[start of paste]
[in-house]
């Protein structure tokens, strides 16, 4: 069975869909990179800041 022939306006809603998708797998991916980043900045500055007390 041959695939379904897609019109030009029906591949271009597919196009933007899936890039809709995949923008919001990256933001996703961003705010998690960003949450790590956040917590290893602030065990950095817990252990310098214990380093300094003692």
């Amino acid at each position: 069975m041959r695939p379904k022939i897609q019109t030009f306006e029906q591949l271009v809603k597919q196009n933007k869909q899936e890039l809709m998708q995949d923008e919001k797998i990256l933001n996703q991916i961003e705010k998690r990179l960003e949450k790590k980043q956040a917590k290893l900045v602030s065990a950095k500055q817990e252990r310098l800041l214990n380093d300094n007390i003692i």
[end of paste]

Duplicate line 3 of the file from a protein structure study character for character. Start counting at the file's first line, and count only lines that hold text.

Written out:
């Amino acid at each position: 069975m041959r695939p379904k022939i897609q019109t030009f306006e029906q591949l271009v809603k597919q196009n933007k869909q899936e890039l809709m998708q995949d923008e919001k797998i990256l933001n996703q991916i961003e705010k998690r990179l960003e949450k790590k980043q956040a917590k290893l900045v602030s065990a950095k500055q817990e252990r310098l800041l214990n380093d300094n007390i003692i």